Radiological examinations play a major role in the prompt identification of COVID-19. The typical finding of COVID-19 is multifocal ground-glass opacities, distributed peripherally, along with the patchy consolidations that are quite challenging to be picked on chest radiographs showing it as a normal chest X-ray initially.21 After a week or more, the Chest radiography of COVID-19 infected patients shows various abnormalities including air bronchogram, diffuse air space and patchy opacities, like other Coronavirus pneumonia.22,23 Due to its low contrast resolution, chest radiography was not considered as a standard imaging modality for finding Coronavirus Disease 2019 (COVID-19). Whereas, thin-slice  CT scan Chest is preferred over chest X-ray because of its fast speed, accuracy, high sensitivity, improved contrast resolution, and early detection of COVID-19 pneumonia.17 The main COVID-19 pneumonia findings picked by CT scan Chest are multifocal bilateral ground-glass opacities with patchy consolidations, marked peripherally sub-pleural distribution and preferred posterior part or inferior lobe involvement reversed halo sign which is an area of rounded ground glass bounded completely or incompletely by a consolidation ring.3,20,21 While the rare findings on CT scan chest are pleural effusion, pulmonary cavitation, calcification, and lymph node enlargement.3,23-25 The CT scan of few severe patients shows diffuse mixed consolidations having ground-glass opacities present in bilateral lungs with air bronchial sign and bronchiectasis, giving the appearance of “white lung”.8 Thickening of interlobar septa and bilateral pleura with minimal pleural effusion is also observed in few patients.16,26 A semi-quantitative scoring system ranged from 0 to 5 may be used for pulmonary abnormalities caused by COVID-19.27 Based on the previous findings, the right lower lobe is more affected by COVID-19, followed by the left lower lobe, left upper lobe, right upper lobe and middle lobe of left lung.28 Few patients had normal CT chest reports on initial examination, quite a few patients had a unilateral lung infection, and about 78% of patients suffered from a bilateral lung infection. Ground-glass opacity (GGO) is frequently observed in COVID-19 infected patients followed by consolidation, vascular enlargement, inter-lobar septal thickening, and mixed GGO.29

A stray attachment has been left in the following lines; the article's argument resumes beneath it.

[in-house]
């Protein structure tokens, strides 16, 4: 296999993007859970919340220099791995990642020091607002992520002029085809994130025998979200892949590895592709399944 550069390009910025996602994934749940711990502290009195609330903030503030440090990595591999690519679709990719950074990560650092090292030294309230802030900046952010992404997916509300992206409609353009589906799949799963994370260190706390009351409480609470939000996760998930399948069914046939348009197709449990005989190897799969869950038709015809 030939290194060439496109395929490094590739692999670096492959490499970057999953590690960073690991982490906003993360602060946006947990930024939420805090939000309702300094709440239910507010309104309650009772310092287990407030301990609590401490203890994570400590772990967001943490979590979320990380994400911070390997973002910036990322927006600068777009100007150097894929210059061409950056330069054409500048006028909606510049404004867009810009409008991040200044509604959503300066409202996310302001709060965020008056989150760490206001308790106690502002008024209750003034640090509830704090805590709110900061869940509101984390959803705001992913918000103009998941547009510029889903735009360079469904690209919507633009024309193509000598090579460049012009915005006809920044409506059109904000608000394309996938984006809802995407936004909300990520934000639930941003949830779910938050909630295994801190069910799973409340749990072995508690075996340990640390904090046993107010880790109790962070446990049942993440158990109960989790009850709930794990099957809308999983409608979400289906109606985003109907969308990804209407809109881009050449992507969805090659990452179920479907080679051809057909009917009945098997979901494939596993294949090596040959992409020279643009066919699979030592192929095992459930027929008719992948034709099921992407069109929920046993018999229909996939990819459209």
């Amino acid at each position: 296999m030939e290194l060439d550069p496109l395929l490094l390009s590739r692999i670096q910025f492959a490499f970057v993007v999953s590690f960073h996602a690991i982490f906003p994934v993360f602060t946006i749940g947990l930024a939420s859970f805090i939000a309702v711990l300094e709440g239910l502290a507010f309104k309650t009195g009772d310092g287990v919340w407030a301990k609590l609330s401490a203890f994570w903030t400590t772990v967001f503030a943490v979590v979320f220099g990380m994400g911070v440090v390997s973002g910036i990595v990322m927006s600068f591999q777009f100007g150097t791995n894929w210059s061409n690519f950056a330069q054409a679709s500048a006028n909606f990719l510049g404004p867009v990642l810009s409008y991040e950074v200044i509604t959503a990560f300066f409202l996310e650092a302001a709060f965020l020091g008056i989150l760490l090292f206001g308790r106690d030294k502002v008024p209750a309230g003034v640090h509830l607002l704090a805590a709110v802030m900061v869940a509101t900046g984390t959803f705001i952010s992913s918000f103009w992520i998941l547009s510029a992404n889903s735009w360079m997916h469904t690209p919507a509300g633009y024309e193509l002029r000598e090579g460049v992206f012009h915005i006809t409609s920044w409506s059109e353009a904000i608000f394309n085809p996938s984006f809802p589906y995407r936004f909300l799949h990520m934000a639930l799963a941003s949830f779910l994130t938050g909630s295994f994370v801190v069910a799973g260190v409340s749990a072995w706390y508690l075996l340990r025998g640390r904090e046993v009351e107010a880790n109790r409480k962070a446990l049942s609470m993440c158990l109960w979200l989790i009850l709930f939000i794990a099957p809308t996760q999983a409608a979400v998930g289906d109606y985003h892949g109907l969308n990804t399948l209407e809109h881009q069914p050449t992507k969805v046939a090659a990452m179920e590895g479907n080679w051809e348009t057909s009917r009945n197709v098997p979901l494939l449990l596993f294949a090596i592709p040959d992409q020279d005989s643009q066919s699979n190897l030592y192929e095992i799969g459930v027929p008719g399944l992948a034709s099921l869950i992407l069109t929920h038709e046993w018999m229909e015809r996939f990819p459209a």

Present Review Findings